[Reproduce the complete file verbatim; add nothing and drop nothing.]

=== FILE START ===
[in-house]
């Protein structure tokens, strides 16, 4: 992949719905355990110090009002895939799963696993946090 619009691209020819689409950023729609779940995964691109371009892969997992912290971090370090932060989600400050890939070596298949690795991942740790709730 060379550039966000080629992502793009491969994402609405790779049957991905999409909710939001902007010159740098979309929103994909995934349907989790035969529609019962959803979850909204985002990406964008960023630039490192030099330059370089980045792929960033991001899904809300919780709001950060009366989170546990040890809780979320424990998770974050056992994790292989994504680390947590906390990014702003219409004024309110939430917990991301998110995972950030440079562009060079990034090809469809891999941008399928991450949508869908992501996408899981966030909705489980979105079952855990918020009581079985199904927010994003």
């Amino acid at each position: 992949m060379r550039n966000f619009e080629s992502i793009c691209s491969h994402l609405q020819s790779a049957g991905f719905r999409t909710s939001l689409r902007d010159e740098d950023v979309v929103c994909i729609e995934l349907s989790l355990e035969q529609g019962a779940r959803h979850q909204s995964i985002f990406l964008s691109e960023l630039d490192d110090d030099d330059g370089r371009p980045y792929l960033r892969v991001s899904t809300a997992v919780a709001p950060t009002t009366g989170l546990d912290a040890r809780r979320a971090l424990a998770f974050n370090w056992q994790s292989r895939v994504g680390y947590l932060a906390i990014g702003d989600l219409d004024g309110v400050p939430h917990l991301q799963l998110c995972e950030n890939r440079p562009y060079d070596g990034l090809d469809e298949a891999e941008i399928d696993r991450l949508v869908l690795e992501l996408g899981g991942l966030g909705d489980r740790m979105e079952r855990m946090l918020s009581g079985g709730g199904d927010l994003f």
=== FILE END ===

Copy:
[in-house]
């Protein structure tokens, strides 16, 4: 992949719905355990110090009002895939799963696993946090 619009691209020819689409950023729609779940995964691109371009892969997992912290971090370090932060989600400050890939070596298949690795991942740790709730 060379550039966000080629992502793009491969994402609405790779049957991905999409909710939001902007010159740098979309929103994909995934349907989790035969529609019962959803979850909204985002990406964008960023630039490192030099330059370089980045792929960033991001899904809300919780709001950060009366989170546990040890809780979320424990998770974050056992994790292989994504680390947590906390990014702003219409004024309110939430917990991301998110995972950030440079562009060079990034090809469809891999941008399928991450949508869908992501996408899981966030909705489980979105079952855990918020009581079985199904927010994003």
């Amino acid at each position: 992949m060379r550039n966000f619009e080629s992502i793009c691209s491969h994402l609405q020819s790779a049957g991905f719905r999409t909710s939001l689409r902007d010159e740098d950023v979309v929103c994909i729609e995934l349907s989790l355990e035969q529609g019962a779940r959803h979850q909204s995964i985002f990406l964008s691109e960023l630039d490192d110090d030099d330059g370089r371009p980045y792929l960033r892969v991001s899904t809300a997992v919780a709001p950060t009002t009366g989170l546990d912290a040890r809780r979320a971090l424990a998770f974050n370090w056992q994790s292989r895939v994504g680390y947590l932060a906390i990014g702003d989600l219409d004024g309110v400050p939430h917990l991301q799963l998110c995972e950030n890939r440079p562009y060079d070596g990034l090809d469809e298949a891999e941008i399928d696993r991450l949508v869908l690795e992501l996408g899981g991942l966030g909705d489980r740790m979105e079952r855990m946090l918020s009581g079985g709730g199904d927010l994003f």